How Long Are Dogs Pregnant For? And How Do I Care for My Pregnant Pooch?

By: Wendy Rose GouldUpdated:

dog pregnant for how long
TatyanaGl/iStock/Getty Images Plus

How Long Are Dogs Pregnant For? And How Do I Care for My Pregnant Pooch?

The promise of an adorable litter of puppies is enough to make anyone’s heart swell. Think of it now: sweet faces and tiny barks, wee-sized bodies and silly behaviors. No doubt your mama pooch is hard at work building her pups, but do you know what to expect during this gestation period as a dog parent?

From determining whether your pup is for sure preggo and knowing the length of time of dog pregnancy (it’s shorter than you may think!) to learning how to care for your pregnant pooch throughout her stages of pregnancy, we’re outlining everything pet parents need to know.

How Long Are Dogs Pregnant? The Typical Dog Gestation Period

The average gestation period for dogs is 63 days, or about 2 months, says Dr. Erin Katribe, DVM, a Richmond, Texas-based veterinarian and medical director for Best Friends Animal Society, an animal welfare organization.

“This time period is measured from ovulation—which is when eggs are released from the ovaries,” Dr. Katribe says. “A dog may give birth anywhere from 58 to 68 days after breeding.” This timeline is true for all dog breeds.

How Vets Determine When a Dog Is Pregnant

Determining whether your pup is pregnant is a little tricky in those early weeks of pregnancy. It really isn’t until around the third week that signs of pregnancy start to appear. Even then, they’re pretty subtle.

About three weeks into pregnancy, a pregnant dog may experience a little nausea, gastrointestinal upset and appetite loss, similar to morning sickness in humans. This should only last a week or so,” says Dr. Andrew Heller, DVM, a Delray Beach, Florida-based veterinarian and the co-founder of IndeVet. “Physical changes don’t usually become evident until the second half of pregnancy.”

That said, if you suspect your dog is pregnant, then at around three or four weeks of pregnancy you can schedule a veterinary appointment for a definitive answer. Your vet has a handful of tools and tests they can use to determine whether your pup is, in fact, carrying puppies. These include:

  • Dog pregnancy test: Around 21-30 days after conception, your vet can administer a pregnancy test to determine whether your pup is pregnant. This blood test looks for the hormone relaxin, which is released by the placenta only in pregnant dogs, Dr. Heller explains.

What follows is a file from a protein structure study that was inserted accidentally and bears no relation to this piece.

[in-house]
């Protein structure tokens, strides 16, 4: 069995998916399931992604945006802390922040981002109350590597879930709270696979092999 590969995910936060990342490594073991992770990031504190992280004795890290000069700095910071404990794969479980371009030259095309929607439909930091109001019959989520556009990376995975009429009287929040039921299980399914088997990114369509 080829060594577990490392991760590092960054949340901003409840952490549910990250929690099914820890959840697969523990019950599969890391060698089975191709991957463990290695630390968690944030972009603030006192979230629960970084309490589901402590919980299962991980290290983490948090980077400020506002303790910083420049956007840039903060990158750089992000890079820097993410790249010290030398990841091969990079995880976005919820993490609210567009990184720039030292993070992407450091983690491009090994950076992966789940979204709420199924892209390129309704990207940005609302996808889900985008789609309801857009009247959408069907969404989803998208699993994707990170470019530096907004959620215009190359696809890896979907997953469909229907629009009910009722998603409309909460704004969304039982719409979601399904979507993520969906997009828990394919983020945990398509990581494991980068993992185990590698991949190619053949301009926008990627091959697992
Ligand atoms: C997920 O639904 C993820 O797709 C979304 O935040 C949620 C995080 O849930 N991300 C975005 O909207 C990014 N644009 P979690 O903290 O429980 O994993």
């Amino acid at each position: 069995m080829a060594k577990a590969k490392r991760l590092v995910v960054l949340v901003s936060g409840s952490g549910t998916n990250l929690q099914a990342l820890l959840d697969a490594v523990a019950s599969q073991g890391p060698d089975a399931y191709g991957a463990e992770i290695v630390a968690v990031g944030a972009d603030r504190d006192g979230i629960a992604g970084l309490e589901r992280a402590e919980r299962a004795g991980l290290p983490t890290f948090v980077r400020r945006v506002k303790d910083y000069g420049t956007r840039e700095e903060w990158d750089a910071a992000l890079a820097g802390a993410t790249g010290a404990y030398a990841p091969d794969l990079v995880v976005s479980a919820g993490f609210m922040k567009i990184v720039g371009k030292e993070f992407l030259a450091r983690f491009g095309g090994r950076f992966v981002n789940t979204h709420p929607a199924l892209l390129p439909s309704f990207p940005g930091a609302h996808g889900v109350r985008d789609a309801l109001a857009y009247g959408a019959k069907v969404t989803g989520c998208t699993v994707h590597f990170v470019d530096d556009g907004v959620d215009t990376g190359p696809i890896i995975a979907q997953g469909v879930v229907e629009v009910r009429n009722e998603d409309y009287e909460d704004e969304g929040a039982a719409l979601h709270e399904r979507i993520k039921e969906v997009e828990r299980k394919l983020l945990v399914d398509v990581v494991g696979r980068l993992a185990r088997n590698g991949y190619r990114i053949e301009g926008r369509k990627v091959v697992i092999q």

• Abdominal ultrasound/physical exam: At around 21-30 days, your vet should be able to confirm fetuses inside of your dog’s womb via imaging; and at 24-35 days, palpation (manual examination by touch) can be used as well.
  • X-rays: “X-rays can detect fetal skeletons at 43-45 days in, but most [veterinarians] will wait until after day 50 just to be sure,” Dr. Heller says. This is an important test because it helps you determine the litter size, which comes in handy as you prepare your pup for whelping (labor).

Signs of Dog Pregnancy

The most common sign of dog pregnancy that pet parents recognize is abdominal swelling, but this isn’t the only sign to look for, Dr. Katribe says. “When this becomes noticeable is extremely variable,” she adds, “and not typically until around five to six weeks into pregnancy.”

Some additional dog pregnancy signs to look for include:

  • Behavior changes: Be on the lookout for a subtle change in typical behavior, such as a “little laziness or extra affection for their human family,” Dr. Heller says.
  • Appetite shifts: Your pup may experience a quick phase of morning sickness in their early pregnancy, which can cause appetite changes.
  • Vomiting: Morning sickness can also cause your pup to experience mild vomiting.
  • Weight gain: “As the pregnancy moves on, you will notice weight gain,” Dr. Heller says. This gain is focused primarily around the abdomen.
  • Nipple changes: Around five to six weeks of pregnancy, a dog’s nipples may become larger, darker and more prominent. Over time, they may also become more pink due to increased blood flow to the area.